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As China stocks crash, this top-ranked fund steps in to buy
[TAIPEI] When Shanghai stocks plunged the most in eight years on Monday, Huey-yuan Yang was buying.
And he'll be buying next time, too - confident that Chinese policy makers are prepared to prop up the market after big down days.
"I see buying-on-dip opportunities amid abnormal declines," said Mr Yang, who manages the equivalent of US$169 million for the HSBC China A-Share Focused Fund in Taiwan. The fund beat 93 per cent of peers over the past year with a 58 per cent return. "The recent sell off didn't change my view."
Mr Yang is one of eight fund managers in the Greater China region surveyed by Bloomberg who plan to increase holdings of the nation's yuan-denominated shares this year. In the poll of 13 firms, which oversee a combined US$51 billion, the other five said they'll maintain holdings.
The responses show that some professional investors are sticking with the Chinese market, despite stomach-churning volatility and concern that unprecedented state intervention has undermined the country's free-market reform plan. Yang says the government's response was necessary to restore calm after a rout that erased US$4 trillion of value in less than a month.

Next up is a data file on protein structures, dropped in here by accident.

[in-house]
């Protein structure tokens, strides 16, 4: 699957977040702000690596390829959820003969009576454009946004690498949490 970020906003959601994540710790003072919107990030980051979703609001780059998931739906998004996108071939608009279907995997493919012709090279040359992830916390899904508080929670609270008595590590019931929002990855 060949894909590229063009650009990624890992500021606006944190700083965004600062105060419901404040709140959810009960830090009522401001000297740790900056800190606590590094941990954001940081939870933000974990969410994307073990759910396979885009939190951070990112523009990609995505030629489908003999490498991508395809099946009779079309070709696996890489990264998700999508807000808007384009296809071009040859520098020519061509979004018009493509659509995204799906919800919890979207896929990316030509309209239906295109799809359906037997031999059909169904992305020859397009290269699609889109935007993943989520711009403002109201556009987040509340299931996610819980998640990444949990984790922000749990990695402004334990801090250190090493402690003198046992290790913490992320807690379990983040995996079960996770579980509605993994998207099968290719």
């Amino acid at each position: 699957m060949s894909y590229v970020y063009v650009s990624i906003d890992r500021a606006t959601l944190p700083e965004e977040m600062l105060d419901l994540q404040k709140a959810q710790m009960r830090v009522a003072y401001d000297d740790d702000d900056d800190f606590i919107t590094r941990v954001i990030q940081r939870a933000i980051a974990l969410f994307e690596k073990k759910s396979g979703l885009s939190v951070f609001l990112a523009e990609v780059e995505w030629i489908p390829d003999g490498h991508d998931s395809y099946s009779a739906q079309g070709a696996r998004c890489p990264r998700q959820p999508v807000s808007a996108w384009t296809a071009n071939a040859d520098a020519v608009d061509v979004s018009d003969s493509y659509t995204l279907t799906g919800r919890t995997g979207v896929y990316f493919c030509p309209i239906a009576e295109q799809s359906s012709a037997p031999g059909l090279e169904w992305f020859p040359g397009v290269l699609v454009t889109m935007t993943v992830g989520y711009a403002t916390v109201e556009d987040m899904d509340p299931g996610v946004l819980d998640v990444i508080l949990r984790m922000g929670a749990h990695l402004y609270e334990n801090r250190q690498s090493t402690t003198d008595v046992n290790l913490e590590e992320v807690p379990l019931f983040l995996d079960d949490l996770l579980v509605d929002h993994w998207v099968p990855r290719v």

The Shanghai Composite Index plunged 8.5 per cent on Monday, adding to this month's 15 per cent loss, the most in six years. The gauge is down 29 per cent from its June 12 peak.
For John Lin, a money manager at AllianceBernstein in Hong Kong, valuations aren't cheap enough yet to make mainland shares attractive relative to their Hong Kong counterparts. The median stock on mainland bourses trades at 66 times reported earnings, higher than in any of the world's 10 largest markets, according to data compiled by Bloomberg. That compares with a multiple of 13 in Hong Kong.
"The market continues to be very expensive," Mr Lin said.
Selling by margin traders has created bargains among large Chinese companies that will benefit from the government efforts to stimulate economic growth and reform state-owned companies, said Lilian Leung, a portfolio manager at JPMorgan Asset Management Ltd in Hong Kong. Outstanding margin debt on mainland bourses has tumbled about 40 per cent since mid-June, according to data compiled by Bloomberg.
"We remain constructive on the A-share market," Ms Leung said. "We will continue to add on to quality growth names, which have corrected to more attractive valuations."
Other firms in the survey that plan to boost their holdings include Baring Asset Management, Bocom International Asset Management, Franklin Templeton SinoAM, Hengsheng Asset Management Co, UBS Global Asset Management and Shanghai Hedger. Cathay Securities Investment Trust Co, JK Life Insurance Co, Shanghai Simpleway Asset Management Co and Wanjia Asset Management Co are maintaining their positions.